Here is a draft of my obituary. When the time comes you can rewrite it in any way you want, but just don't say that I spent 10 years in jail! Tell me what you think of it. Mom
Ummm. OK. Wonder what prompted this?
So I open the attached document to find a lengthy obituary. Wait. This is really long.
Three pages? Who gets a three-page single-spaced obit?
I settle in to read. She starts off in a regular tone, where she was born, where she lived, who was related to her. Then on to education. (You're listing your elementary? Hmm.) And slowly we start sliding into the beginnings of manic phase:
We now continue on through her legal career, various appointments to various legal committees, on through her retirement, and into her doll collecting career, and various hobby-related committee appointments, and here we are still going strong on page two. Now the fun begins.
...where she majored in classical Greek, (graduating as Durant Scholar), and she received her Ph.D. in Comparative Literature in 1969 (the literature of the Classics and the Renaissance) from Harvard University. She was awarded her J.D. from Boston University in 1976. Her Harvard dissertation was published in book form by Garland Press Rutgers University in 1979: “Theatrum Mundi, the history of an idea. Which I've actually read. But it's not a notable best-seller. She also published two scholarly articles on Erasmus in 1971. Only two? She taught Church History (the Reformation) briefly at Andover Newton Theology School and at Boston University School of Theology. Very briefly, as in for one year. Uh oh. This doesn't mean we are going to go year by year, does it?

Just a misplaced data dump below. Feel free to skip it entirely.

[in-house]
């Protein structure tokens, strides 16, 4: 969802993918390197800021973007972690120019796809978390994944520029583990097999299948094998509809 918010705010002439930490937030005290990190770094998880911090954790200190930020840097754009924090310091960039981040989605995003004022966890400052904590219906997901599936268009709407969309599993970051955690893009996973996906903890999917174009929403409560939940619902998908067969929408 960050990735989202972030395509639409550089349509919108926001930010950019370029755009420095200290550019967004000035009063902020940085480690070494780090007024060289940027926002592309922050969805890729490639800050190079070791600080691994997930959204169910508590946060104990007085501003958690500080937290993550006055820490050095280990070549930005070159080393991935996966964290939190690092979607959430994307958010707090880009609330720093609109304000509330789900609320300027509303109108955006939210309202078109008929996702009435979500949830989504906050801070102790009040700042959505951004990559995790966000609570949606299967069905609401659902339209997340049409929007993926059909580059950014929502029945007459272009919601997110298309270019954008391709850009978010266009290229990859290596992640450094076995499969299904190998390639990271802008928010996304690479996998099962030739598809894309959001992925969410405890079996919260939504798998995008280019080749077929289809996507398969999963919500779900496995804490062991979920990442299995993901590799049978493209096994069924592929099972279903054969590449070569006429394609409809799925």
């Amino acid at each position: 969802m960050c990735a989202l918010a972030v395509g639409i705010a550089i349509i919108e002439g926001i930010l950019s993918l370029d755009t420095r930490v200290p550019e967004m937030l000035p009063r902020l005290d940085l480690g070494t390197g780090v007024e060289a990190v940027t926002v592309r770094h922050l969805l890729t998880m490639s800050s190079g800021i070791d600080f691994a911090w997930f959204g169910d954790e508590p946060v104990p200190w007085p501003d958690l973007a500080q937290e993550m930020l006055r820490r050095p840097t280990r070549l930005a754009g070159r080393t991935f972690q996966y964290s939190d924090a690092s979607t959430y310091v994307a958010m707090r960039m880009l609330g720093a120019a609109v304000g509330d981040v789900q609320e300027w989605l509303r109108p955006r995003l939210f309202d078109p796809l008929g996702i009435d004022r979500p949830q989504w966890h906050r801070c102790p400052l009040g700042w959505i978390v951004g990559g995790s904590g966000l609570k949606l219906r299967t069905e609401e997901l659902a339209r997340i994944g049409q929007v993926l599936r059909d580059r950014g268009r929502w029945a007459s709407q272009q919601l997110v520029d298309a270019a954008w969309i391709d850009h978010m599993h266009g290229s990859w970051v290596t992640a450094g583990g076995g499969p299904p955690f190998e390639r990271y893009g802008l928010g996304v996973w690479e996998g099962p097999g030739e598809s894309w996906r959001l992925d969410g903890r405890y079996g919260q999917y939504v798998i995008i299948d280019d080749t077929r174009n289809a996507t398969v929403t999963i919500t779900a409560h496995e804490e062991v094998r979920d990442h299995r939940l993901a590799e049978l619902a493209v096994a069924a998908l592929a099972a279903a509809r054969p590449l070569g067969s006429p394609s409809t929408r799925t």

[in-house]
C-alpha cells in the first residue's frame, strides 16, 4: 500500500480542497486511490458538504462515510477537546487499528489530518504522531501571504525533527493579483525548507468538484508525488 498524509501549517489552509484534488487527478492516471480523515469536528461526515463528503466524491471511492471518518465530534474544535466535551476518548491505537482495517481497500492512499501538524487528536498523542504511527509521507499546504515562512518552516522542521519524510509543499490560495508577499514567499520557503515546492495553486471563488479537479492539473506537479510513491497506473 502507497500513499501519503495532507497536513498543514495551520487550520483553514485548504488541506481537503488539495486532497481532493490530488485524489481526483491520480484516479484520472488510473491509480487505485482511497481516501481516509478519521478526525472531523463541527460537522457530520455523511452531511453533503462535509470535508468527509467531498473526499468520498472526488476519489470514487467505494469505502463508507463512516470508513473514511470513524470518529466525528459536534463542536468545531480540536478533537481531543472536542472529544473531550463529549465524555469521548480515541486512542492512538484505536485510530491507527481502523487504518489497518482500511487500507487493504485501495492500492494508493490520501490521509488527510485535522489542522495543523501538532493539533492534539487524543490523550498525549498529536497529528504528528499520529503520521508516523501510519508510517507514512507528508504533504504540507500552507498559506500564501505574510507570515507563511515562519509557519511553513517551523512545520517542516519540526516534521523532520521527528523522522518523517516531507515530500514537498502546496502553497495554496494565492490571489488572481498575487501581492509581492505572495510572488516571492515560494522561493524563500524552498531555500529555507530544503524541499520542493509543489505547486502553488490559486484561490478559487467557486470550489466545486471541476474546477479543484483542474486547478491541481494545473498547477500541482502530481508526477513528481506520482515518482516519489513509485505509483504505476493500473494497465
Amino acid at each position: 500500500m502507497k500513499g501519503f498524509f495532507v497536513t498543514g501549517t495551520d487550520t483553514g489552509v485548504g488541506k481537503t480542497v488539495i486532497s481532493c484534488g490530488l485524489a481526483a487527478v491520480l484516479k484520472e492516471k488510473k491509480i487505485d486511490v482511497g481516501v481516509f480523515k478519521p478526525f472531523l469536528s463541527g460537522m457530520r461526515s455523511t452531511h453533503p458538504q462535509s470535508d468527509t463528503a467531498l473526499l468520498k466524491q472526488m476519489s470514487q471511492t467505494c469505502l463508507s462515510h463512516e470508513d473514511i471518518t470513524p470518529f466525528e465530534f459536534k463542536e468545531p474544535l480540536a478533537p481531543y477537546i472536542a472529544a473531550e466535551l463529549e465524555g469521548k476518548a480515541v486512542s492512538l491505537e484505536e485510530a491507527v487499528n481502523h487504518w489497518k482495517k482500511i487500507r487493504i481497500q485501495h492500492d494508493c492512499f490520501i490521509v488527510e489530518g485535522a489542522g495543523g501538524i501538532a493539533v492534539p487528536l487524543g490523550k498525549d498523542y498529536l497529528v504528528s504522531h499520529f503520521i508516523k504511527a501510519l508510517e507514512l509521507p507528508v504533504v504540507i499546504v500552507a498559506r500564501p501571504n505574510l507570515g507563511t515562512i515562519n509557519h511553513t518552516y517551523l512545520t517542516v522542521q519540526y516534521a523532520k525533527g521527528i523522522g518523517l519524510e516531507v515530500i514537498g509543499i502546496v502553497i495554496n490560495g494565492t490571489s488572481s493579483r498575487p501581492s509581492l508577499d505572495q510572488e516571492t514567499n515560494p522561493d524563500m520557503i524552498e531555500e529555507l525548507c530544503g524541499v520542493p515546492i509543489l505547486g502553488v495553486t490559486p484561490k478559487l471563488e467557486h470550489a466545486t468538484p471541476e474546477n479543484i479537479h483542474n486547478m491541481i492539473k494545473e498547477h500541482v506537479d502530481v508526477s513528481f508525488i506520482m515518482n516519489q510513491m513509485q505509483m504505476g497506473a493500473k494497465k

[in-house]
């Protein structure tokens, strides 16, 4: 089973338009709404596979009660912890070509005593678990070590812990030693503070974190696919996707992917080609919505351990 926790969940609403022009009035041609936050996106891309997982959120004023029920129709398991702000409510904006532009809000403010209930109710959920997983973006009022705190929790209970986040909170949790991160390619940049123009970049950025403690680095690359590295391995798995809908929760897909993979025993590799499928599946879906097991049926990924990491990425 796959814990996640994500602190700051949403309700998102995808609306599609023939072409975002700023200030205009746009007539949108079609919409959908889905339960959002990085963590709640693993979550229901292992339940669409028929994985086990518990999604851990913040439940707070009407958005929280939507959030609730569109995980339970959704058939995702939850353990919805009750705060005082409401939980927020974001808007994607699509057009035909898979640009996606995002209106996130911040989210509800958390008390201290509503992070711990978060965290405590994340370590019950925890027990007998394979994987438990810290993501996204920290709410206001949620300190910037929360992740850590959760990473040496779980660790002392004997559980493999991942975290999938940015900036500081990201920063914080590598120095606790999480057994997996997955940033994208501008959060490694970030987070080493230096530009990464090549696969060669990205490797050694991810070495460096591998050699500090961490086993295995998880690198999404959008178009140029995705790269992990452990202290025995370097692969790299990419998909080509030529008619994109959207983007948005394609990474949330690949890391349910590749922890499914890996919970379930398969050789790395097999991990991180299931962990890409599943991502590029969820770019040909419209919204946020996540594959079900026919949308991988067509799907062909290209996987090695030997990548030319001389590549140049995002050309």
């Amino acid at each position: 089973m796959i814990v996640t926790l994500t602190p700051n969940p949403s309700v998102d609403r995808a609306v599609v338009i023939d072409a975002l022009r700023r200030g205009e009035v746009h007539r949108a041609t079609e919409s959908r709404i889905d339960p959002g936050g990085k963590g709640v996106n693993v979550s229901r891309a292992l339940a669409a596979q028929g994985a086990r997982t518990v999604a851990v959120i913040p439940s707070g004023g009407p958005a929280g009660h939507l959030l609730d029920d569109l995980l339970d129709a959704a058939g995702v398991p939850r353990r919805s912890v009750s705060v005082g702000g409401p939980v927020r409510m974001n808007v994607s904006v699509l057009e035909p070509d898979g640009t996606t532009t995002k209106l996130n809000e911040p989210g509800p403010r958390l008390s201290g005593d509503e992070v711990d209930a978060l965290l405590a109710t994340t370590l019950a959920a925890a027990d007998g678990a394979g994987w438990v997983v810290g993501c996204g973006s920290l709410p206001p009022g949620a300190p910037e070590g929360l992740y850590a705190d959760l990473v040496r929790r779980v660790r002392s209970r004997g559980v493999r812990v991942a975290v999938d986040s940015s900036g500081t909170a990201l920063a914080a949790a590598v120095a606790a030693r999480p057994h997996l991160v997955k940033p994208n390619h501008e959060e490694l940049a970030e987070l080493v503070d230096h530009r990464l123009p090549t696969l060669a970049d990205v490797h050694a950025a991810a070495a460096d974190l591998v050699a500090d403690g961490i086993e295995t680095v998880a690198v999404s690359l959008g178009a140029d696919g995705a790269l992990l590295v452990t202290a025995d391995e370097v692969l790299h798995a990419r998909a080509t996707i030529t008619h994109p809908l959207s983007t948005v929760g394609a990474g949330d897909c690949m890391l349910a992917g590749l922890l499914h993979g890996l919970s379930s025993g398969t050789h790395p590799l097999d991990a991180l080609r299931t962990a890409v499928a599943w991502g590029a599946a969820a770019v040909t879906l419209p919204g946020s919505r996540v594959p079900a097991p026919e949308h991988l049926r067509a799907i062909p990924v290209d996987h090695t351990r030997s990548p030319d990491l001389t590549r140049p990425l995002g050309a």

Here we see the twelve organizations she volunteered for, along with pertinent dates. We continue in this vein for the rest of page two.
And the mania hits.
Right there in the fifth paragraph.
She had a life-long passion for equal rights for all people, and to that end, generously supported the work of Doctors Without Borders, Amnesty, International., OXFAM, and the ACLU, where she served ... a three-year term as vice-president of the Massachusetts Civil Liberties Union. She also supported the Massachusetts Society for the Prevention of Cruelty to Animals.Wait. Did she just list her charitable contributions in her obit? Why are you hiding the ACLU presidency in THAT paragraph?
It gets better. Now we move on to her season tickets.
She always gave generously to the arts. She served for several years as an Overseer for the Handel and Hayden Society of Boston, and she also supported the Huntington Theatre, Boston Lyric Opera, Boston Baroque, and Boston Ballet, all of whose programs she subscribed to each year. She also supported the Museum of Fine Arts and the Museum of Science in Boston, and the Metropolitan Museum of Art in New York City."Support"? "Subscribe"? You're talking about museum memberships. In your obit. Uh huh.
During the 1990's she ... wrote many poems.
We're not close to being done with page three. On we go through her travel experiences and knowledge of secondary languages, to close with:
Above all, she valued the many friendships she made through her involvement with professional, community, and hobby societies, as well as clubs, commissions, and professional and philanthropic organizations She always enjoyed reaching out to help others, and, in return, her friends reached out to her.OK, then. Good to know.